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Winters Memorial springs forward
Efforts to create a Winters Leadership Memorial and Veterans Plaza continue to move forward, drawing interest even from outside the Ephrata community.
That was part of the message Rebecca Gallagher brought to Ephrata Borough Council Monday night as she updated members on the progress of raising funds necessary to make the monument a reality. Gallagher is co-chairwoman of project efforts by Downtown Ephrata Incorporate (DEI).
The group plans to begin construction to erect a reproduction of the Maj. Richard Winters Leadership monument at the center of a new memorial plaza by the entrance of the borough’s linear trail near Fulton Street by next spring in hopes of completing the project in time for the anniversary of D-Day, June 6, 2015.
“That fundraising numbers are what they are is impressive considering actual official fundraising efforts have not yet begun,” said Gallagher. “This was only through word of mouth. That says something about how excited [people] are about our project. These are even from groups as far off as Erie, and individual donors from as far as Arizona and Florida.”
To date, the group has raised a total of $23,325. Of that, $18,575 has come through general donations with another $4,750 coming through memorial brick sales. The artist for the monument, Steven Spears, has been paid $30,000 of his total $90,000 fee. Of that amount, Co-Chairman Scott Shelley gave Spears an initial $15,000 to secure the statue and another $15,000 has been paid through funds raised so far. The goal is to be able to pay Spears $5,000 per month but Gallagher added that he has been very flexible in that payment plan if payments cannot be made every month.
“When we are in a position to, we will need to pay Scott back those funds, less $1,500 he has pledged as a ‘Foundation Donor’ and to purchase two bricks,” added Gallagher.
That said, the group has a bank balance of $8,556.33. What is not reflected in that amount are those bricks which have been ordered but not yet paid for. Bricks cost $250 each.
The group is in its final stages of negotiating two contracts; one between DEI and the artist; and the second between DEI and the borough.
Fundraising activities are now about to go into overdrive in hopes of staying on track to start work next spring. In addition to selling the remainder of the 330 bricks needed for the project, the group is soliciting local business owners and community leaders for support. Various veterans groups have also been contacted, as have all representatives in Harrisburg and Washington, D.C.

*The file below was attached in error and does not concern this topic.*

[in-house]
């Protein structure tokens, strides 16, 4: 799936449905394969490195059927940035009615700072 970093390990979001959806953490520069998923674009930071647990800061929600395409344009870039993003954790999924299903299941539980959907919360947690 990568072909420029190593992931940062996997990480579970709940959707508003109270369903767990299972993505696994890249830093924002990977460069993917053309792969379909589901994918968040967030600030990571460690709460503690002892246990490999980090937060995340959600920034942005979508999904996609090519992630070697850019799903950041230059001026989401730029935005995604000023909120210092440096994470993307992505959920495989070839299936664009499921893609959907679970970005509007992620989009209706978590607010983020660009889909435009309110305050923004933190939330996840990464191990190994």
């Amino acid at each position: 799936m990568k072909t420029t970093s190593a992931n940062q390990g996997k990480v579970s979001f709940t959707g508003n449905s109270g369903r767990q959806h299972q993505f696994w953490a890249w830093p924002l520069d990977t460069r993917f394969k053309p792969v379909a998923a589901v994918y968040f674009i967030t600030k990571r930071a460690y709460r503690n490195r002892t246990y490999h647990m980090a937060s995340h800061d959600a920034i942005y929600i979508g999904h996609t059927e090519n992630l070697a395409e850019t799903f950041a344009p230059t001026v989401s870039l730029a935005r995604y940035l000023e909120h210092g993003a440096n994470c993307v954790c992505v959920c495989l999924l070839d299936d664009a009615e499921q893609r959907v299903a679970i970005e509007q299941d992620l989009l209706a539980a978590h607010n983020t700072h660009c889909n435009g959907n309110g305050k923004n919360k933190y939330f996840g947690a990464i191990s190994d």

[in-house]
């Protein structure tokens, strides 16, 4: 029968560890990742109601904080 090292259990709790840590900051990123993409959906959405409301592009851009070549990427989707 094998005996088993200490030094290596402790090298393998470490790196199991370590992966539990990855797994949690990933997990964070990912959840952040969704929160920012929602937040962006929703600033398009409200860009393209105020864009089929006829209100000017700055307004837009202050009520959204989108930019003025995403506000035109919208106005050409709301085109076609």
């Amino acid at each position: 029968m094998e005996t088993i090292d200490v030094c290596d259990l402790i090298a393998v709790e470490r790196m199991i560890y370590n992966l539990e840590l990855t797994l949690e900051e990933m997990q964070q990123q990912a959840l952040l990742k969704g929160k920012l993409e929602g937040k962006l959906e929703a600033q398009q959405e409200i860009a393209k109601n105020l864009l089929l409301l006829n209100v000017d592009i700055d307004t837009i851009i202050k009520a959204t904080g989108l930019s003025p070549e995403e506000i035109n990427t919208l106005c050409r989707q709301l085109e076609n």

“We have the support of Sen. Pat Toomey’s office in helping us to seek out and apply for government grants,” explained Gallagher. “We also have a member of our team looking for other private grants we can apply for, including with the Brossman Foundation.”
Efforts will also include special events that are in the early planning stages. Those include a golf tournament and dinner, setting up a booth at the Reading WWII Air Show along with Larry Alexander, a VIP reception and screening of the documentary “Hang Tough,” a WWII reenactment event and luminary sales and lighting event along the linear trail.
“We had truly hoped to be further along by this point,” added Gallagher, “But we are still on track to start in spring 2015, with targeted completion D-Day June 6, 2015.”
Originally the group had planned to begin construction this spring.
Council President Dale Hertzog asked about the tax-free status of donations. All donations are indeed tax free, according to Gallagher. Checks are made payable to DEI, which is a 501-3c non-profit organization.
“Have you estimated the total cost of the project,” questioned Borough Manager Bob Thompson.
Gallagher said initial estimates of between $300,000 and $400,000 were deliberately high so as to not have the group blind-sided when it goes out to bid. Under that plan, $90,000 was planned for the artist, another $100,000 to construct the site and the remaining $100,000 for site maintenance.
“Even though the progress may not be what you’d like, I think the progress and contribution of materials, work etc. that you have garnered is commendable,” noted councilman Tony Kilkuskie.
In other borough council news, there was no further discussion or action taken on the matter reported last week regarding how to deal with borough electrical costs being more than twice the amount budgeted for January. As reported last week, council and namely the Municipal Enterprises Committee are waiting to see how February and perhaps March figures play out before deciding whether to absorb the overage through the borough’s reserve fund, spread the shortage out across the balance of the year through the power cost adjustment or some combination of both.
For additional information on Ephrata Borough Council, visit their website at www.ephrataboro.org.
Gary P. Klinger welcomes your feedback via email at email@example.com or on Twitter @GPKlinger.